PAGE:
BY JOAN LI
These are more than just labels.
If there’s anything I’ve learned about myself over the summer, it’s that I’m hard to beat when it comes to making nametags. That’s right, nametags. Those things that you stick on yourself for maybe an hour before they end up abandoned and crumpled on the floor. They’re lame, and rightly so. Black sharpie marker in print handwriting (or maybe slight curls at the end of your letters if you’re feeling artsy), throw in a “Hi. My name is _____” and a handshake and you’ve got yourself the most generic introduction possible. But who cares? It beats coming off as a dorky try-hard.
Well, let me tell you.
Actually, I don’t have a profound explanation as to why I showed up to work twenty minutes earlier than necessary in order to draw Disney-themed pictures on my nametag. I could pull some longwinded BS on how plain, black and white nametags represent the failure of self-expression, and thus act as a symbol of the downfall of individuality in society—that would be me speaking when behind on the readings in an English seminar. But the honest me would say that the reason I sketched using pencil first, then tracing over in fine point marker, and finally coloring in with Crayola markers was that, simply put, I had fun doing it. In the ten weeks of my fellowship at the Florence Griswold Museum in Connecticut, my most memorable takeaway wasn’t my folk art research or my gallery talks, it was the nametags I made every morning for a month before teaching kids at a summer art camp. It’s easy to say that being surrounded by elementary and middle school children and teaching them how to paint landscapes or craft paper beads is low on the job scale in terms of professionalism or maturity. But as it turns out, kids possess certain attributes that many adults, especially myself, could learn a lot from.
Before camp, I never could’ve imagined genuinely befriending people with such an incredible range of backgrounds, personalities, and interests. Each morning, I watched campers bond over sharing markers, and it reminded me of my once-upon-a-time days in kindergarten, when I could converse with my peers without the preoccupation of how different we were or how compatible we could be. Certainly that’s not how it is for me nowadays; I typically try to seek out people who share my hobbies and interests because, well, it just seems like a surefire way to make friends. I find people in my niche and I get comfortable. Certainly then, I did not expect to become close with a Southern sorority girl, a local college grad trying to make it as a fashion model, and a middle aged, professional watercolorist. But we all became close regardless, through dealing with child tantrums, monitoring goldfish during snack time, and nametags. We started a competition over the last one, drawing characters from children’s movies, television, and books, and then tallying how many campers recognized our efforts. What started off as trivial as writing our names became a bonding point between us, or what we called the “nametag game,” which escalated to planning out a calendar of characters to draw ahead of time and looking them up on our phones to copy. In that sense, the other employees and I were no more different than the campers we taught. We never needed any major similarities in backgrounds and interests — all it took was a bucket of markers and a roll of adhesive labels.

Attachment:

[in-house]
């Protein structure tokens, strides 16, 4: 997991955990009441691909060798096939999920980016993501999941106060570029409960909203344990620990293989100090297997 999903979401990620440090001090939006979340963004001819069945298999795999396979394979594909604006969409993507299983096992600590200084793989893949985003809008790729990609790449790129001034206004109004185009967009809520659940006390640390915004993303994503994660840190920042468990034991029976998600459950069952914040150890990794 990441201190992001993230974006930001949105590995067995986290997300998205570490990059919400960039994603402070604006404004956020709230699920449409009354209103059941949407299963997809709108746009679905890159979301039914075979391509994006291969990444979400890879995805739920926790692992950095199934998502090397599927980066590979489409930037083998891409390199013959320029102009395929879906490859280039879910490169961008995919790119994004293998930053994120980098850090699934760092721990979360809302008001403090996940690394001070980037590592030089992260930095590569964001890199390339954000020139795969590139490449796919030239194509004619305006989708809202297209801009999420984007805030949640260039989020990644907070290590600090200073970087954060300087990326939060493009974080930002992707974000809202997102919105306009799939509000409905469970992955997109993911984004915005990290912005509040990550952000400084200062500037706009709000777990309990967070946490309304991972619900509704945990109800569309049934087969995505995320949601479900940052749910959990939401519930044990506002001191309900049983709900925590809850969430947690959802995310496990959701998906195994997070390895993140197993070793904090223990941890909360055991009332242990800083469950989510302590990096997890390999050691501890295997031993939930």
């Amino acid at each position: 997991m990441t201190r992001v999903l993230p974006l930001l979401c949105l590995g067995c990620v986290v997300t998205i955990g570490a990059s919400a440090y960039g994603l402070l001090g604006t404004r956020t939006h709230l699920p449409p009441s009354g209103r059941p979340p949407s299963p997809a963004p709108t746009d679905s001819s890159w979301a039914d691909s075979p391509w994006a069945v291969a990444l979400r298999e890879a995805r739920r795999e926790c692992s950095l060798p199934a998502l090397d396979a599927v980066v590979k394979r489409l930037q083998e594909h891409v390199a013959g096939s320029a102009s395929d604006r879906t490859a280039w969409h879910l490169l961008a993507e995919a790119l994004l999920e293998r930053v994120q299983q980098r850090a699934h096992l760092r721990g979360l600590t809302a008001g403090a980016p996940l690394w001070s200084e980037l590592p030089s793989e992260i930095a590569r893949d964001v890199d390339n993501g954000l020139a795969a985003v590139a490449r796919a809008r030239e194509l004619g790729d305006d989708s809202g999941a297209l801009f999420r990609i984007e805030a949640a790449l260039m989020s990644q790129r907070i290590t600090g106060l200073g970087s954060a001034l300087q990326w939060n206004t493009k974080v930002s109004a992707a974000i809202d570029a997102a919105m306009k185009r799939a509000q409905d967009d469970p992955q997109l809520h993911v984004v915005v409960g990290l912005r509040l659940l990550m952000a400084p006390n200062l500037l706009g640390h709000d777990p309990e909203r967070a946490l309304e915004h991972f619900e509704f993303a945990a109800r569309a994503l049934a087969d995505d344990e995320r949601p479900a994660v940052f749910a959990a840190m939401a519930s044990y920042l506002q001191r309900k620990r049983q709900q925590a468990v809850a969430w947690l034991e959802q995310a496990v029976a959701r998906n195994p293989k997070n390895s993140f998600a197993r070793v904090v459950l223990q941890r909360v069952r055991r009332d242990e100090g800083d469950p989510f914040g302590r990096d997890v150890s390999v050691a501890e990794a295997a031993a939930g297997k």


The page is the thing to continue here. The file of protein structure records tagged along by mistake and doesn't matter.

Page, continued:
The “nametag game,” among other craft projects I engaged in while helping campers, tapped into my childish side when I really needed it, even though I didn’t realize this at the time. As a sophomore who has to declare a concentration in just a few months, thinking about everything in the context of “The Big Picture” is unavoidable. If that’s scary, then I don’t even want to think about being a senior and being pushed out into “The Real World”. It’s easy to disregard the tiny pleasures — doing things purely because they make you inexplicably happy. On my last week of camp, it crossed my mind how much I was going to miss the environment. It was in this same week that I had the joy of teaching a five-year-old camper who, after seeing my Frozen nametag, became inspired to personalize her nametags as well. More specifically, she decided to draw Christmas trees, not only on her nametags, but on everything else she could. The fact that it was a long way until the holidays made this funny enough, but wait, there’s more: this particular little girl was Jewish. When one teacher suggested that she draw a menorah instead, she asked why. And when told that Christmas was a Christian holiday, she replied: “But I can like Christmas trees no matter who I am.”
It struck me that this girl was not only very (very) adorable, but also incredibly right. She could like anything she wanted. And with this reasoning, I could like anything I wanted as well. I shouldn’t have to feel nostalgic about drawing like I did in middle school or wistful about getting excited over the most trivial activities because I never have to stop doing these things. It’s because of these nametags that I can tell stories like the girl and the Christmas tree, and it’s because of these nametags that I’ve chanced upon incredible friendships, all of which have given me new perspectives. My 20 days of camp ended weeks ago, but my enthusiasm for whimsical details has been renewed, and will hopefully stay as I start my third semester.
Joan Li ’17 ([email protected]) is suffering a serious Pinterest addiction and can’t stop scrolling through DIY Craft porn.